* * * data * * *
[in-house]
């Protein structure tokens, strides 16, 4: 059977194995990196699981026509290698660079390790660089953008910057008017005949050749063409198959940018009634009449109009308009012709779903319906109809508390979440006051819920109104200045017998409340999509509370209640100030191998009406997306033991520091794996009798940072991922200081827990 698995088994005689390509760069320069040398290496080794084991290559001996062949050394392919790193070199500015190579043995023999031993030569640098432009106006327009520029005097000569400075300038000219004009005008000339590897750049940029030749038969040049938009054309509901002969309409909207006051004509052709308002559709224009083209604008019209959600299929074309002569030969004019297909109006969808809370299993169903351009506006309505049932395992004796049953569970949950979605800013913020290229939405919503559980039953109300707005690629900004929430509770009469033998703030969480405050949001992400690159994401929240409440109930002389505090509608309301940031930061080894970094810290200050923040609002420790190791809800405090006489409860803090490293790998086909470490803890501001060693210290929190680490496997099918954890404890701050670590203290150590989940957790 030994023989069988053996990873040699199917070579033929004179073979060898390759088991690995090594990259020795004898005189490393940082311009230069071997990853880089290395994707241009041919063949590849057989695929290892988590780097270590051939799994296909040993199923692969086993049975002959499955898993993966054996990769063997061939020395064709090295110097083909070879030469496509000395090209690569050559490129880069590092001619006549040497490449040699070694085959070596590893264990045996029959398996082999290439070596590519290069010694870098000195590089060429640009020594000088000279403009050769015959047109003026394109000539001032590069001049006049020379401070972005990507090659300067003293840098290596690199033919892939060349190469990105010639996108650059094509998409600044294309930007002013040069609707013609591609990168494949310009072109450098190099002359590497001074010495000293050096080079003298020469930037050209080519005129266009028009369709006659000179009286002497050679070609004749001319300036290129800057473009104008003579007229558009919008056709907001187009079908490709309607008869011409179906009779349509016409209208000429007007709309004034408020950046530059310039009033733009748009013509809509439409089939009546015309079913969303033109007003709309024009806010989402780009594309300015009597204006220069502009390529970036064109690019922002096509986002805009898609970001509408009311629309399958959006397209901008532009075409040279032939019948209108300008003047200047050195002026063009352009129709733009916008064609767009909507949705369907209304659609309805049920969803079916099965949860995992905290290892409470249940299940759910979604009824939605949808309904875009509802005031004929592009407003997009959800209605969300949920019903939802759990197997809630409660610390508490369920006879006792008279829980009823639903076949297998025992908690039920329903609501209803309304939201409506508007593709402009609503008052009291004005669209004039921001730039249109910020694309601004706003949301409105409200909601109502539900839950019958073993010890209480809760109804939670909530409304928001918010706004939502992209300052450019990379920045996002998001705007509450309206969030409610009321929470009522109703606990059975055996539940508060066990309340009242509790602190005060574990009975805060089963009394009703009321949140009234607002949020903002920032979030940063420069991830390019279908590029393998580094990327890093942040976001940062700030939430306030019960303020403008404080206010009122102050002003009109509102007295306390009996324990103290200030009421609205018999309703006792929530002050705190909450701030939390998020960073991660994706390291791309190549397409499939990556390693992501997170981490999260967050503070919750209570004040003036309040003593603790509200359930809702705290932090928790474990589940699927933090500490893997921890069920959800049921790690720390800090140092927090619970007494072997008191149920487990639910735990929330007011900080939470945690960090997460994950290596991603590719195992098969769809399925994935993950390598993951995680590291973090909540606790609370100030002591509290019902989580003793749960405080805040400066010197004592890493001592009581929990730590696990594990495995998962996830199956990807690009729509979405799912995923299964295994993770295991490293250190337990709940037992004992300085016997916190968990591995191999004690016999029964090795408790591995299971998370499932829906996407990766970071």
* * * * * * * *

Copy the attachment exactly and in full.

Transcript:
[in-house]
């Protein structure tokens, strides 16, 4: 059977194995990196699981026509290698660079390790660089953008910057008017005949050749063409198959940018009634009449109009308009012709779903319906109809508390979440006051819920109104200045017998409340999509509370209640100030191998009406997306033991520091794996009798940072991922200081827990 698995088994005689390509760069320069040398290496080794084991290559001996062949050394392919790193070199500015190579043995023999031993030569640098432009106006327009520029005097000569400075300038000219004009005008000339590897750049940029030749038969040049938009054309509901002969309409909207006051004509052709308002559709224009083209604008019209959600299929074309002569030969004019297909109006969808809370299993169903351009506006309505049932395992004796049953569970949950979605800013913020290229939405919503559980039953109300707005690629900004929430509770009469033998703030969480405050949001992400690159994401929240409440109930002389505090509608309301940031930061080894970094810290200050923040609002420790190791809800405090006489409860803090490293790998086909470490803890501001060693210290929190680490496997099918954890404890701050670590203290150590989940957790 030994023989069988053996990873040699199917070579033929004179073979060898390759088991690995090594990259020795004898005189490393940082311009230069071997990853880089290395994707241009041919063949590849057989695929290892988590780097270590051939799994296909040993199923692969086993049975002959499955898993993966054996990769063997061939020395064709090295110097083909070879030469496509000395090209690569050559490129880069590092001619006549040497490449040699070694085959070596590893264990045996029959398996082999290439070596590519290069010694870098000195590089060429640009020594000088000279403009050769015959047109003026394109000539001032590069001049006049020379401070972005990507090659300067003293840098290596690199033919892939060349190469990105010639996108650059094509998409600044294309930007002013040069609707013609591609990168494949310009072109450098190099002359590497001074010495000293050096080079003298020469930037050209080519005129266009028009369709006659000179009286002497050679070609004749001319300036290129800057473009104008003579007229558009919008056709907001187009079908490709309607008869011409179906009779349509016409209208000429007007709309004034408020950046530059310039009033733009748009013509809509439409089939009546015309079913969303033109007003709309024009806010989402780009594309300015009597204006220069502009390529970036064109690019922002096509986002805009898609970001509408009311629309399958959006397209901008532009075409040279032939019948209108300008003047200047050195002026063009352009129709733009916008064609767009909507949705369907209304659609309805049920969803079916099965949860995992905290290892409470249940299940759910979604009824939605949808309904875009509802005031004929592009407003997009959800209605969300949920019903939802759990197997809630409660610390508490369920006879006792008279829980009823639903076949297998025992908690039920329903609501209803309304939201409506508007593709402009609503008052009291004005669209004039921001730039249109910020694309601004706003949301409105409200909601109502539900839950019958073993010890209480809760109804939670909530409304928001918010706004939502992209300052450019990379920045996002998001705007509450309206969030409610009321929470009522109703606990059975055996539940508060066990309340009242509790602190005060574990009975805060089963009394009703009321949140009234607002949020903002920032979030940063420069991830390019279908590029393998580094990327890093942040976001940062700030939430306030019960303020403008404080206010009122102050002003009109509102007295306390009996324990103290200030009421609205018999309703006792929530002050705190909450701030939390998020960073991660994706390291791309190549397409499939990556390693992501997170981490999260967050503070919750209570004040003036309040003593603790509200359930809702705290932090928790474990589940699927933090500490893997921890069920959800049921790690720390800090140092927090619970007494072997008191149920487990639910735990929330007011900080939470945690960090997460994950290596991603590719195992098969769809399925994935993950390598993951995680590291973090909540606790609370100030002591509290019902989580003793749960405080805040400066010197004592890493001592009581929990730590696990594990495995998962996830199956990807690009729509979405799912995923299964295994993770295991490293250190337990709940037992004992300085016997916190968990591995191999004690016999029964090795408790591995299971998370499932829906996407990766970071």